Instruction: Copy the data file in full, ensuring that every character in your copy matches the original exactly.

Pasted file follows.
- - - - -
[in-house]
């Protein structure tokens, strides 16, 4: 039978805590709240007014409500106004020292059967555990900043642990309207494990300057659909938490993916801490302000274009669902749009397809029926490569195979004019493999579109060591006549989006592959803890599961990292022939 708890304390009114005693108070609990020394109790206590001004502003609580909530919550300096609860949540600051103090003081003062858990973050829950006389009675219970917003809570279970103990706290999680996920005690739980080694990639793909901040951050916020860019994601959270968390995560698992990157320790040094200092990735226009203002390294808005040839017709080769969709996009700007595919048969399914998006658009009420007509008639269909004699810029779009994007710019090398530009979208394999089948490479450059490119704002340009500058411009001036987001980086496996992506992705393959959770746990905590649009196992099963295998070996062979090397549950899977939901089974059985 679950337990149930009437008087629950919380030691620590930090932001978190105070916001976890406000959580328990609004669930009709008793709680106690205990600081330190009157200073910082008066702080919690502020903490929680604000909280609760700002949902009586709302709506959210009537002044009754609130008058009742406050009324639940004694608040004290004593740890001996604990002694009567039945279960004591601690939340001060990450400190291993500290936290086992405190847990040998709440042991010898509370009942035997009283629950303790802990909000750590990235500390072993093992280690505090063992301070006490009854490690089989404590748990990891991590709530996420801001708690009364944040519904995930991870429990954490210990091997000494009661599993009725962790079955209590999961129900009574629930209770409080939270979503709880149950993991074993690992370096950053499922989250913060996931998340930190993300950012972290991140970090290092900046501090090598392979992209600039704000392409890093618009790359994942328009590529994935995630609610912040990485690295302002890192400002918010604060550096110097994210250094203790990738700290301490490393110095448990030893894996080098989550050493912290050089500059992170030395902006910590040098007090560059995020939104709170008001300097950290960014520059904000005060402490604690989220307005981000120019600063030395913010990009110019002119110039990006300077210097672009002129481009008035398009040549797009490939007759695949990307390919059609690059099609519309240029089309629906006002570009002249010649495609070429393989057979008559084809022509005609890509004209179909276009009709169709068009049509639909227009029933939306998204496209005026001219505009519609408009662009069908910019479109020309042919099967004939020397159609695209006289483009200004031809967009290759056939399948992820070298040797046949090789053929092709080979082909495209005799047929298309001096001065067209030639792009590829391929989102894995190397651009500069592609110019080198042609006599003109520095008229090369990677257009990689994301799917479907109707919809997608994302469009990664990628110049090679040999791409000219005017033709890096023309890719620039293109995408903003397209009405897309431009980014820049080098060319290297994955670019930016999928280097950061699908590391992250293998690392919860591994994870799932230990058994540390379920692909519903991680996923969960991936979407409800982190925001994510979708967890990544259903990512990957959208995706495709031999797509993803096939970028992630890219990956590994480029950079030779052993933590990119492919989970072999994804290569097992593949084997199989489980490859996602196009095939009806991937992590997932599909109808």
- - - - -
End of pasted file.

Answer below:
[in-house]
């Protein structure tokens, strides 16, 4: 039978805590709240007014409500106004020292059967555990900043642990309207494990300057659909938490993916801490302000274009669902749009397809029926490569195979004019493999579109060591006549989006592959803890599961990292022939 708890304390009114005693108070609990020394109790206590001004502003609580909530919550300096609860949540600051103090003081003062858990973050829950006389009675219970917003809570279970103990706290999680996920005690739980080694990639793909901040951050916020860019994601959270968390995560698992990157320790040094200092990735226009203002390294808005040839017709080769969709996009700007595919048969399914998006658009009420007509008639269909004699810029779009994007710019090398530009979208394999089948490479450059490119704002340009500058411009001036987001980086496996992506992705393959959770746990905590649009196992099963295998070996062979090397549950899977939901089974059985 679950337990149930009437008087629950919380030691620590930090932001978190105070916001976890406000959580328990609004669930009709008793709680106690205990600081330190009157200073910082008066702080919690502020903490929680604000909280609760700002949902009586709302709506959210009537002044009754609130008058009742406050009324639940004694608040004290004593740890001996604990002694009567039945279960004591601690939340001060990450400190291993500290936290086992405190847990040998709440042991010898509370009942035997009283629950303790802990909000750590990235500390072993093992280690505090063992301070006490009854490690089989404590748990990891991590709530996420801001708690009364944040519904995930991870429990954490210990091997000494009661599993009725962790079955209590999961129900009574629930209770409080939270979503709880149950993991074993690992370096950053499922989250913060996931998340930190993300950012972290991140970090290092900046501090090598392979992209600039704000392409890093618009790359994942328009590529994935995630609610912040990485690295302002890192400002918010604060550096110097994210250094203790990738700290301490490393110095448990030893894996080098989550050493912290050089500059992170030395902006910590040098007090560059995020939104709170008001300097950290960014520059904000005060402490604690989220307005981000120019600063030395913010990009110019002119110039990006300077210097672009002129481009008035398009040549797009490939007759695949990307390919059609690059099609519309240029089309629906006002570009002249010649495609070429393989057979008559084809022509005609890509004209179909276009009709169709068009049509639909227009029933939306998204496209005026001219505009519609408009662009069908910019479109020309042919099967004939020397159609695209006289483009200004031809967009290759056939399948992820070298040797046949090789053929092709080979082909495209005799047929298309001096001065067209030639792009590829391929989102894995190397651009500069592609110019080198042609006599003109520095008229090369990677257009990689994301799917479907109707919809997608994302469009990664990628110049090679040999791409000219005017033709890096023309890719620039293109995408903003397209009405897309431009980014820049080098060319290297994955670019930016999928280097950061699908590391992250293998690392919860591994994870799932230990058994540390379920692909519903991680996923969960991936979407409800982190925001994510979708967890990544259903990512990957959208995706495709031999797509993803096939970028992630890219990956590994480029950079030779052993933590990119492919989970072999994804290569097992593949084997199989489980490859996602196009095939009806991937992590997932599909109808």